# Why are prime ideals proper?

As children we all learn this erroneous definition of a prime number: “a number $$n\in \Bbb N$$ is prime iff it’s only divided by one and itself”. Well that’s fine until the teacher asked us for examples. Some common responses might have been “2, 7, 3, 4, 1-“ actually no—one isn’t prime. When asked why, the teacher may respond with something along the lines of, “well, the actual definition of prime number is for some ring $$R$$, an element $$x\in R$$ is prime iff $$\langle x\rangle\subseteq R$$ is a prime ideal.”*

Well, I’m in college now and know that and ideal $$I\subseteq R$$ of a ring $$R$$ is prime iff for any $$a,b\in R$$ if $$ab\in I$$ then $$a\in I$$ or $$b\in I$$ and $$I$$ is proper. Well this makes sense and all so now let’s see why one isn’t prime. It’s because prime ideals must be proper and $$\langle 1\rangle =R$$ always. Well that’s disappointing. Why must prime ideals be proper?

I’d want the historical reason behind this definition (if available) and some other conveniences from this exclusion and if you want to be contrarian, some inconveniences.

Here are some guesses:

Much like $$1$$ has an empty factorization into primes and so having one be prime invalidates the unique composition into primes of positive integers, $$\langle 1\rangle$$ can also be gotten as an empty product as it’s the identity in the semi ring of ideals with the usual operations.

If prime ideals are maximal, then having $$\langle 1\rangle$$ is a bit of an outlier

Something to do with algebraic geometry

*OK maybe that never happened but the actual explanation “the prime needs two divisors, having this repeat doesn’t work” wasn’t very convincing to me.

• It might be (at least partially) explained by the observation that $\mathfrak{p}$ is prime if and only if $R / \mathfrak{p}$ is a non-zero integral domain. It is convenient to define that $\{0\}$ is not an integral domain, and therefore equivalently that $R$ is not prime. Commented Jul 17 at 0:40
• Some answers from "Why $1$ is not a prime number?" also apply here, e.g. here. Commented Jul 17 at 1:00
• @J.S. I’d considered the integral domain answer but it has the seemingly arbitrary exclusion of the zero ideal. The convenience of excluding the zero ideal seems a bit too far off from prime ideals to be a satisfactory answer to me. Commented Jul 17 at 1:02
• Do you mean the zero ring? I wouldn't say it's arbitrary; my view of integral domains and prime ideals is that they are two sides of the same coin. In any case, you might at least find more reasons indirectly by searching for "why $\{0\}$ is not an integral domain". I thought of an explicit example as well; if $R$ is a prime ideal, then $S = R \setminus R$ is not a multiplicative set, which is another inconvenience if you want to localise at prime ideals. Commented Jul 17 at 1:09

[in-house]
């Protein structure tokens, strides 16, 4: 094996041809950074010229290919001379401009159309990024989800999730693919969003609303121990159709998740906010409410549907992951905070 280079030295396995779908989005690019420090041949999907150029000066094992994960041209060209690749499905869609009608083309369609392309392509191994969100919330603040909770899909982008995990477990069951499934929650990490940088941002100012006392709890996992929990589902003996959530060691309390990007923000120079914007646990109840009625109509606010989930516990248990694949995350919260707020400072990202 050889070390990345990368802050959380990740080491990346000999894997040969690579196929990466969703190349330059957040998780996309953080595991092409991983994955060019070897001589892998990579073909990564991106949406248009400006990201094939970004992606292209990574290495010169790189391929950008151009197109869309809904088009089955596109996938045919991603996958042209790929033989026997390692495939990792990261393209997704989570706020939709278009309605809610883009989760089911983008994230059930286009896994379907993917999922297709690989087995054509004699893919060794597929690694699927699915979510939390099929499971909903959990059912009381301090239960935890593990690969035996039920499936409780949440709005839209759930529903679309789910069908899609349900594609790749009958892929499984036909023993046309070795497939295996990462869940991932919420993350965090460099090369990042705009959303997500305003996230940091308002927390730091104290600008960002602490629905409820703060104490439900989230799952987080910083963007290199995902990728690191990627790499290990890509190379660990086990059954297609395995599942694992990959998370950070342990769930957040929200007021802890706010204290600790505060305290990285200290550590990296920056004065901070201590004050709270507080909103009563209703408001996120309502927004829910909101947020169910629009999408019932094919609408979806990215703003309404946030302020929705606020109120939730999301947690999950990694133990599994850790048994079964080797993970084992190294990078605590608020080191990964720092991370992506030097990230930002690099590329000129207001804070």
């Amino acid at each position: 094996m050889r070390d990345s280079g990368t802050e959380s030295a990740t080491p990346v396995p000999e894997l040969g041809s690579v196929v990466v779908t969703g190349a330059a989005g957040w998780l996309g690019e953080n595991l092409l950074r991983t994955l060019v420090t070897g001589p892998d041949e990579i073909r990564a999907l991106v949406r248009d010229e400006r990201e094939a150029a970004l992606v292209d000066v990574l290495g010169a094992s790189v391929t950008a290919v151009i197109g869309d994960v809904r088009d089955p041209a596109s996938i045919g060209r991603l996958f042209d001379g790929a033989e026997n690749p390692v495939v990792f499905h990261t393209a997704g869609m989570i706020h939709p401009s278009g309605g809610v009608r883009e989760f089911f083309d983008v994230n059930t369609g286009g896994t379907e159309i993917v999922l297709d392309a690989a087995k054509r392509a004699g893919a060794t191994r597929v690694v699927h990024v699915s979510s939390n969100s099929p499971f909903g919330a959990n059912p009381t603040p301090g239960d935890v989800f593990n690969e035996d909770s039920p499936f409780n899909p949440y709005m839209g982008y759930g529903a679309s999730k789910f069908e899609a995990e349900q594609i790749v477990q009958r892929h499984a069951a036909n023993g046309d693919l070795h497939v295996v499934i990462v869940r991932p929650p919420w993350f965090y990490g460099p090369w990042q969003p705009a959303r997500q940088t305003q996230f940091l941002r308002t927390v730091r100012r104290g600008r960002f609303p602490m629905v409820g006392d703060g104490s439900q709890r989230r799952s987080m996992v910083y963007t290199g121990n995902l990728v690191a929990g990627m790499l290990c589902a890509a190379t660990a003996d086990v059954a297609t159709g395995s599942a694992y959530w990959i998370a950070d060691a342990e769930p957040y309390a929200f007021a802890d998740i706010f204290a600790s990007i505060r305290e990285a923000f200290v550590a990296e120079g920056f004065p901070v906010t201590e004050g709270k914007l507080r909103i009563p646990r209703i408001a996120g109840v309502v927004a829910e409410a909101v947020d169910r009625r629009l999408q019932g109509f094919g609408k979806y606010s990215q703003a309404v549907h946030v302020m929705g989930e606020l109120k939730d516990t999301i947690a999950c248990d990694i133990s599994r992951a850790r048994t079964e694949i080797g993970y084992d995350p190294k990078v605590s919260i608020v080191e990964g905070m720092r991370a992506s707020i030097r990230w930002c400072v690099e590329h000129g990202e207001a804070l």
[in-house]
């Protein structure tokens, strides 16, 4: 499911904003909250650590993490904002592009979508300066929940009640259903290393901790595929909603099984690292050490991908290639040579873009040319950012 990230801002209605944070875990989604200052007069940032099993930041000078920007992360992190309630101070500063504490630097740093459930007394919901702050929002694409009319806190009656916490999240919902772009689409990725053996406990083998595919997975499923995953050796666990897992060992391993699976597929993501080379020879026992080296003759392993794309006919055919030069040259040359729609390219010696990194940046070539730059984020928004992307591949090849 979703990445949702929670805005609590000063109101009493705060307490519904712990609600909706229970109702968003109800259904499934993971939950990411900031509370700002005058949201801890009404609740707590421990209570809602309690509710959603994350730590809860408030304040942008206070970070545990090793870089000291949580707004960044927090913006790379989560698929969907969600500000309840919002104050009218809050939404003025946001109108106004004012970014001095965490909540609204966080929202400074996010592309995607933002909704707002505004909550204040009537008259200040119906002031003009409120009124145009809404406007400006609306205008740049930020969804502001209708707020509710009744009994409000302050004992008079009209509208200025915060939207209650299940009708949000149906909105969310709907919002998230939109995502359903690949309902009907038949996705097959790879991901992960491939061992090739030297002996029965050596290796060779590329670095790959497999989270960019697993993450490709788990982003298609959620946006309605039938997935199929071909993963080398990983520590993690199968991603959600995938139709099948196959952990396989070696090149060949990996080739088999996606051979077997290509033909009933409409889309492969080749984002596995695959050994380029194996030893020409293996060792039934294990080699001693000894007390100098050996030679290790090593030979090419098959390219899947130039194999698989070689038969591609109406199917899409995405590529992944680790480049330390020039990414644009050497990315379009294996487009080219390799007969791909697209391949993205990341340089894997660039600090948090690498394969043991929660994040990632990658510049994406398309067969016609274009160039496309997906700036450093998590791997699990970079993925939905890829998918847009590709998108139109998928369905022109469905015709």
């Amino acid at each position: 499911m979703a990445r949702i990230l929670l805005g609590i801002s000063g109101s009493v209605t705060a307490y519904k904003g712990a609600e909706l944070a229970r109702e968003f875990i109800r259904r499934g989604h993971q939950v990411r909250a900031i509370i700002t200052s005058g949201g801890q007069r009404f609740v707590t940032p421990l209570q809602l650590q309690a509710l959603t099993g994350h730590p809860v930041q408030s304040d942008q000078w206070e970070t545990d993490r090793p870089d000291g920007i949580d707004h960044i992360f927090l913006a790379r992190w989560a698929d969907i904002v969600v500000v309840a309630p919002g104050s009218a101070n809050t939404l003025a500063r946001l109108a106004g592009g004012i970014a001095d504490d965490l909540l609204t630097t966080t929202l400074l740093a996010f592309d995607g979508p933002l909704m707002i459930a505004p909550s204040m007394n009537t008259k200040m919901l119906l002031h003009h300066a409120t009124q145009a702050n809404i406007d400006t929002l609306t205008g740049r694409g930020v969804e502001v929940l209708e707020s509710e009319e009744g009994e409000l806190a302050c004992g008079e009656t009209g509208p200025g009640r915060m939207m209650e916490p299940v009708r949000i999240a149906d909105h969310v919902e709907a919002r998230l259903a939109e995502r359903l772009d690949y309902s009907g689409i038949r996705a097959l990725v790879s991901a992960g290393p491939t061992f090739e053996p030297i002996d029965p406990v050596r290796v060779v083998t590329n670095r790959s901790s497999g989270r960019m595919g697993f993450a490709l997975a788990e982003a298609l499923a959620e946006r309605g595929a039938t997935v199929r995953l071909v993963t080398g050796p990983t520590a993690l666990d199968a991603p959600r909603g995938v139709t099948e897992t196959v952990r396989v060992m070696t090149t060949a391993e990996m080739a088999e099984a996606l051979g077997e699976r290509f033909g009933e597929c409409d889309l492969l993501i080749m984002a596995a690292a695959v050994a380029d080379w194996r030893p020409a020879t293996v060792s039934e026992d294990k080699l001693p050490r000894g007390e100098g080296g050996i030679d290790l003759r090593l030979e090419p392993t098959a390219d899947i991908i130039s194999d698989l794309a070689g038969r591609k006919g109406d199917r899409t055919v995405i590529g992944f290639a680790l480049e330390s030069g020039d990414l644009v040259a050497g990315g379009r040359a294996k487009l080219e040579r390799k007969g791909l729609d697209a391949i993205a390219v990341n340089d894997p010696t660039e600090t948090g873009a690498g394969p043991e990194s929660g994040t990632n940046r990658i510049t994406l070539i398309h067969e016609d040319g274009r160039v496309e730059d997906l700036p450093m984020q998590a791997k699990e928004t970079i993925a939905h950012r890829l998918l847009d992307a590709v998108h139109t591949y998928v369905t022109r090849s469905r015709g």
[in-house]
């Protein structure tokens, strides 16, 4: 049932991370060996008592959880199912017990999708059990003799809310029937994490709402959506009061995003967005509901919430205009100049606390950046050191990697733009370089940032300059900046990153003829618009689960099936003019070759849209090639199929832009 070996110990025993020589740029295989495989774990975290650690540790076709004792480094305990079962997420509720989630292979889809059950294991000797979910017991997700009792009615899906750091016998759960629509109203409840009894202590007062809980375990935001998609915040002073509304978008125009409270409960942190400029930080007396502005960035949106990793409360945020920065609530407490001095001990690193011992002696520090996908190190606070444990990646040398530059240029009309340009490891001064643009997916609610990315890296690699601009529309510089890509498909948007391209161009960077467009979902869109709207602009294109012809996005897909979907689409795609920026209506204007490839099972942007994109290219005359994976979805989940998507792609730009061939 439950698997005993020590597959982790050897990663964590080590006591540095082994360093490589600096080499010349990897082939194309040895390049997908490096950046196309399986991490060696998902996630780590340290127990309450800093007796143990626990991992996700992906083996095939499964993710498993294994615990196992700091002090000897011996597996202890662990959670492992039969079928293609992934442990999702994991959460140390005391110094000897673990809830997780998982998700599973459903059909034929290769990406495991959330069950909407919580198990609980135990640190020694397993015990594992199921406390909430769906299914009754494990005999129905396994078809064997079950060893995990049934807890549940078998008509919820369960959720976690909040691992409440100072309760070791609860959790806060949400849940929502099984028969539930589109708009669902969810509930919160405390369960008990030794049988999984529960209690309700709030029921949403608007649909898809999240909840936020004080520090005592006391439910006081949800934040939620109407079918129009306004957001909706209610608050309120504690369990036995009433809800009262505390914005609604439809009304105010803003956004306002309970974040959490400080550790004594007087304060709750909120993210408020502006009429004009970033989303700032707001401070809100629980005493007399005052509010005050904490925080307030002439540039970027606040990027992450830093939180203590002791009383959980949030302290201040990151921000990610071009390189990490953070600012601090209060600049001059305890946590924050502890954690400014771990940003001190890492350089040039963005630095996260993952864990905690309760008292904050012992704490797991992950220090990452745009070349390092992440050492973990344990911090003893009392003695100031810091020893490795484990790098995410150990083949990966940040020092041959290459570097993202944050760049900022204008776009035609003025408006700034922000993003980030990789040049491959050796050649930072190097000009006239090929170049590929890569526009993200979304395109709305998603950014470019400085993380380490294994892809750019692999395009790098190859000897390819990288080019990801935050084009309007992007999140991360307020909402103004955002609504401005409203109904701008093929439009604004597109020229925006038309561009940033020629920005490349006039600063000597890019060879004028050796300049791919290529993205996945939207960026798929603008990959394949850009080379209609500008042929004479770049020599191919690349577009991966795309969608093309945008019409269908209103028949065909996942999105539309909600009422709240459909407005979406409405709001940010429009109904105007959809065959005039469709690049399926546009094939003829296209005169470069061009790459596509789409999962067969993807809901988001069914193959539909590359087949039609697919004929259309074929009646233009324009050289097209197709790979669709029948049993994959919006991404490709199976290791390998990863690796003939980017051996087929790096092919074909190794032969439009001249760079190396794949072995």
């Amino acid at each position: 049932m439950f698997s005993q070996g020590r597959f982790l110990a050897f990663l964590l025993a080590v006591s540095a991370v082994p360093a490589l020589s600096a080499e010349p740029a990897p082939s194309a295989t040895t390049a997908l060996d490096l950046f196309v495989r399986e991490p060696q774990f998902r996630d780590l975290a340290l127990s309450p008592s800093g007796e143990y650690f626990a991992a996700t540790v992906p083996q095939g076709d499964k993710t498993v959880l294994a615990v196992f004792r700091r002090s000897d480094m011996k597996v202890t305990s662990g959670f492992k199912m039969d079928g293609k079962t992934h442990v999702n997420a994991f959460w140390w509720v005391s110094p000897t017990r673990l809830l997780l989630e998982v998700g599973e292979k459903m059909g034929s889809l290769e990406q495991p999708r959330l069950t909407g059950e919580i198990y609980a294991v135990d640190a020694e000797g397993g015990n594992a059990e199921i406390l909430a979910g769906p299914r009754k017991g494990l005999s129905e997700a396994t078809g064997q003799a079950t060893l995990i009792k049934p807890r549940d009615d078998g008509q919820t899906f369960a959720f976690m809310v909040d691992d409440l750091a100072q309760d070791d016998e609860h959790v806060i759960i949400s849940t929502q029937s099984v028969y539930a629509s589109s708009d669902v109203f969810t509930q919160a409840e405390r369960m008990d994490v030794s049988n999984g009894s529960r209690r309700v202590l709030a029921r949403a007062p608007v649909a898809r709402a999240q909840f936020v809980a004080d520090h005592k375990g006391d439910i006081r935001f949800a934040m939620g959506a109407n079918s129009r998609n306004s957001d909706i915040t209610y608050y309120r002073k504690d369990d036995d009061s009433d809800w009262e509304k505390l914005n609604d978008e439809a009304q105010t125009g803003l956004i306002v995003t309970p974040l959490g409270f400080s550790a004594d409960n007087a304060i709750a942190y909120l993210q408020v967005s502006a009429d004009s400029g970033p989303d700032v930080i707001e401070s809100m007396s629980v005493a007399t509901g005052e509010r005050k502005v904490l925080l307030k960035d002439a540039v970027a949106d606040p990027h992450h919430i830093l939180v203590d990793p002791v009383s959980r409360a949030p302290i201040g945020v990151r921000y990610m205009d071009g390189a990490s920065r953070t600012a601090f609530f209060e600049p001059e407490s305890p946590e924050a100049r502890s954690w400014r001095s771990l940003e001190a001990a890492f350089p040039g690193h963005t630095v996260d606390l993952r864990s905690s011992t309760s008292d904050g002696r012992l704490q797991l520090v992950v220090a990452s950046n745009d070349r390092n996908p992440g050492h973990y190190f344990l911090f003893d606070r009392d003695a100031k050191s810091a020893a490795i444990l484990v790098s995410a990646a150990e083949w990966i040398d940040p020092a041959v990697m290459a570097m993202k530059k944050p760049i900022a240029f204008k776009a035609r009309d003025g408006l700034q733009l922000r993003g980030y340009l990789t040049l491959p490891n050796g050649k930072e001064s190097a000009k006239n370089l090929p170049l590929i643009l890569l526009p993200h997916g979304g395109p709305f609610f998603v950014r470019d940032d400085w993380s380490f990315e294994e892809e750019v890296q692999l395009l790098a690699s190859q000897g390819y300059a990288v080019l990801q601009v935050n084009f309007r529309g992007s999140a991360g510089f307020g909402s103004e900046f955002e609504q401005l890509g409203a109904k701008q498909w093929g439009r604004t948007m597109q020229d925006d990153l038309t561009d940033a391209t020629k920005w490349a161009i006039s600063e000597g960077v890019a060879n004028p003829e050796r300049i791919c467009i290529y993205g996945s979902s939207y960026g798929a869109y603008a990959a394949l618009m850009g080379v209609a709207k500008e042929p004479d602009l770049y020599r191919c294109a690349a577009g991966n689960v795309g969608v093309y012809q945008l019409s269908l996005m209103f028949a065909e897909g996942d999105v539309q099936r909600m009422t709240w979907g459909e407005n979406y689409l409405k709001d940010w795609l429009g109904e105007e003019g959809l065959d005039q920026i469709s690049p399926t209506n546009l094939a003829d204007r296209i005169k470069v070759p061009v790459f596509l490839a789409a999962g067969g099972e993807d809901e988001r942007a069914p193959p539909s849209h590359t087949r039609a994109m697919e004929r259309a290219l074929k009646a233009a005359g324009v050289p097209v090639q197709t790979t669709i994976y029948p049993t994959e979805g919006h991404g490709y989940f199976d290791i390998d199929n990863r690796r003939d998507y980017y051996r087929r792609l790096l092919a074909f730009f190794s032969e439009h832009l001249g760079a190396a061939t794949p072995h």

• It's not "far off" since they are equivalent statements. Reasons why $\{0\}$ is not a domain are already explained in the link I gave above (and elsewhere here). In any case it is a matter of convention. One normally chooses definitions that prove most convenient in any given context. Commented Jul 17 at 1:12

This is a central example of a phenomenon the nLab calls too simple to be simple. Some other related examples: the empty graph and empty topological space are not connected, the zero module over a ring is not simple. The nLab has other examples. Typically examples here are confusing because people give definitions that don't correctly specialize to "degenerate" cases.

Sticking to just the case of prime numbers to start with, here is one way to define a prime number that transparently excludes $$1$$: associated to any positive integer $$n$$ we can consider its poset of divisors $$\{ d : d \mid n \}$$. If $$n$$ has unique factorization $$\prod p_i^{n_i}$$ then this poset is correspondingly a product $$\prod \{ 0 < \dots < n_i \}$$ of finite chains, one chain for each prime divisor of $$n$$.

Definition: A positive integer $$n$$ is prime iff its poset of divisors is a chain $$\{ 1 \mid n \}$$ of length exactly $$2$$.

So $$1$$ isn't prime because its poset of divisors is a chain of length $$1$$. Chains of length $$1$$ and chains of length $$2$$ behave quite differently!

Now let's discuss prime ideals. Of course there's a historical motivation here: we want ideals in a Dedekind domain, such as the ring of integers $$\mathcal{O}_K$$ of a number field $$K$$, to have a unique factorization into prime ideals, and this requires that the unit ideal not be considered prime. I would guess that this is the historical motivation, since this was the historical motivation behind the definition of ideals in the first place (Kummer called them "ideal numbers").